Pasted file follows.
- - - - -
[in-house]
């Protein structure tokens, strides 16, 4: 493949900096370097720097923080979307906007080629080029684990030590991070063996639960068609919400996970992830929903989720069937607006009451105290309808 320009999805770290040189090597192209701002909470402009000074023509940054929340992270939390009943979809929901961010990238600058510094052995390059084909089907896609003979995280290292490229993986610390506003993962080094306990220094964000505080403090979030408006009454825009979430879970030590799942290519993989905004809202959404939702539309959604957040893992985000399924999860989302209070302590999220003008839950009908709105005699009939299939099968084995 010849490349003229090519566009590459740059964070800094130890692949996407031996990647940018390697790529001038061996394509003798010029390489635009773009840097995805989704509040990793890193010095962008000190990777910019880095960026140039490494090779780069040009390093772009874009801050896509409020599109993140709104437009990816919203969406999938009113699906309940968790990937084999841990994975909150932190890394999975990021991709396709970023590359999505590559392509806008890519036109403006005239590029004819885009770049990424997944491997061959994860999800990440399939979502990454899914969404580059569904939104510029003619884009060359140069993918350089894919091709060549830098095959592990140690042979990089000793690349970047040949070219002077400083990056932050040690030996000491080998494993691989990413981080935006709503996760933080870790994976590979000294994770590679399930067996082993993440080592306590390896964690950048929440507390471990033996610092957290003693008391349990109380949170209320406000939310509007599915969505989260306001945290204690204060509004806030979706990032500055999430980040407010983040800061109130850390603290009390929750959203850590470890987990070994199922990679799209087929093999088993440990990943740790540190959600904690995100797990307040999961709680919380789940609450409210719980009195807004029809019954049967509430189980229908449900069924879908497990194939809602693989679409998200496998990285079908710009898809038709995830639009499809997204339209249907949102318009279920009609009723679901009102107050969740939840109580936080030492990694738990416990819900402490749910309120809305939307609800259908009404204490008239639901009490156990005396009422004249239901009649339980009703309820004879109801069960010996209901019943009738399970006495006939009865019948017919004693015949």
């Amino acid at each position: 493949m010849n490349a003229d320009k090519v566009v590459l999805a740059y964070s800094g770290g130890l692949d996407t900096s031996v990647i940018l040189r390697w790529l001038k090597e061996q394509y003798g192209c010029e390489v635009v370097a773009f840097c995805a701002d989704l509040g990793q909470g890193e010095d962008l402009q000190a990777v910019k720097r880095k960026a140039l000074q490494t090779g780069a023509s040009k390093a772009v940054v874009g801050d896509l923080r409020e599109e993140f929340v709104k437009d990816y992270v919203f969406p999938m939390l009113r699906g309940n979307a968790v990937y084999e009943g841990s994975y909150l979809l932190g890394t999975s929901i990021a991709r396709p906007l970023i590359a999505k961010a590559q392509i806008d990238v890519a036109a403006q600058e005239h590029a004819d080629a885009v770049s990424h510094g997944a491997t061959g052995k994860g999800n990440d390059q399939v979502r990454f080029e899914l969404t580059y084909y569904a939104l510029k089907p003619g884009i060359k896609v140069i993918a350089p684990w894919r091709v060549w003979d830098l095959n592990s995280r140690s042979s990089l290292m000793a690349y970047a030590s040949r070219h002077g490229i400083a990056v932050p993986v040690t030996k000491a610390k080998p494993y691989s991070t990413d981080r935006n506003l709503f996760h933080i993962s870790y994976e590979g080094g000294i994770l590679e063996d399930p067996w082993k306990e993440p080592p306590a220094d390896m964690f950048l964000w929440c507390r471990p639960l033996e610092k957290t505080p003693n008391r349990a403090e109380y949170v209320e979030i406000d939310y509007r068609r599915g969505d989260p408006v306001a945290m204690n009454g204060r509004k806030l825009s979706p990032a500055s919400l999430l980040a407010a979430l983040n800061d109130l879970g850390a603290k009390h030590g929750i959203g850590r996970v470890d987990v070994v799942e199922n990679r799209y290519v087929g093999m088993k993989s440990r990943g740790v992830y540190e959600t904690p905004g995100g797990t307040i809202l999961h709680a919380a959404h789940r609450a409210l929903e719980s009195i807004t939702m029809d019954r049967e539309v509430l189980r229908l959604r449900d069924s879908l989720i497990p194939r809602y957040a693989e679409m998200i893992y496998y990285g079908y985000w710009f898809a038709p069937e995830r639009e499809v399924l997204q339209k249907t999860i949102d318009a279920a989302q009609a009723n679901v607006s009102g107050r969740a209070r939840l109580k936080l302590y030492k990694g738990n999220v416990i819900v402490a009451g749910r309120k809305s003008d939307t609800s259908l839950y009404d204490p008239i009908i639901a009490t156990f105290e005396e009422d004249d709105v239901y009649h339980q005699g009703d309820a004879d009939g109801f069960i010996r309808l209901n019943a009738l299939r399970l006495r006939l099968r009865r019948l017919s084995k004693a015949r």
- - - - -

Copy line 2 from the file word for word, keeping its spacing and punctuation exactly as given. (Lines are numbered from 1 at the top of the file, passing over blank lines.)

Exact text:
């Protein structure tokens, strides 16, 4: 493949900096370097720097923080979307906007080629080029684990030590991070063996639960068609919400996970992830929903989720069937607006009451105290309808 320009999805770290040189090597192209701002909470402009000074023509940054929340992270939390009943979809929901961010990238600058510094052995390059084909089907896609003979995280290292490229993986610390506003993962080094306990220094964000505080403090979030408006009454825009979430879970030590799942290519993989905004809202959404939702539309959604957040893992985000399924999860989302209070302590999220003008839950009908709105005699009939299939099968084995 010849490349003229090519566009590459740059964070800094130890692949996407031996990647940018390697790529001038061996394509003798010029390489635009773009840097995805989704509040990793890193010095962008000190990777910019880095960026140039490494090779780069040009390093772009874009801050896509409020599109993140709104437009990816919203969406999938009113699906309940968790990937084999841990994975909150932190890394999975990021991709396709970023590359999505590559392509806008890519036109403006005239590029004819885009770049990424997944491997061959994860999800990440399939979502990454899914969404580059569904939104510029003619884009060359140069993918350089894919091709060549830098095959592990140690042979990089000793690349970047040949070219002077400083990056932050040690030996000491080998494993691989990413981080935006709503996760933080870790994976590979000294994770590679399930067996082993993440080592306590390896964690950048929440507390471990033996610092957290003693008391349990109380949170209320406000939310509007599915969505989260306001945290204690204060509004806030979706990032500055999430980040407010983040800061109130850390603290009390929750959203850590470890987990070994199922990679799209087929093999088993440990990943740790540190959600904690995100797990307040999961709680919380789940609450409210719980009195807004029809019954049967509430189980229908449900069924879908497990194939809602693989679409998200496998990285079908710009898809038709995830639009499809997204339209249907949102318009279920009609009723679901009102107050969740939840109580936080030492990694738990416990819900402490749910309120809305939307609800259908009404204490008239639901009490156990005396009422004249239901009649339980009703309820004879109801069960010996209901019943009738399970006495006939009865019948017919004693015949």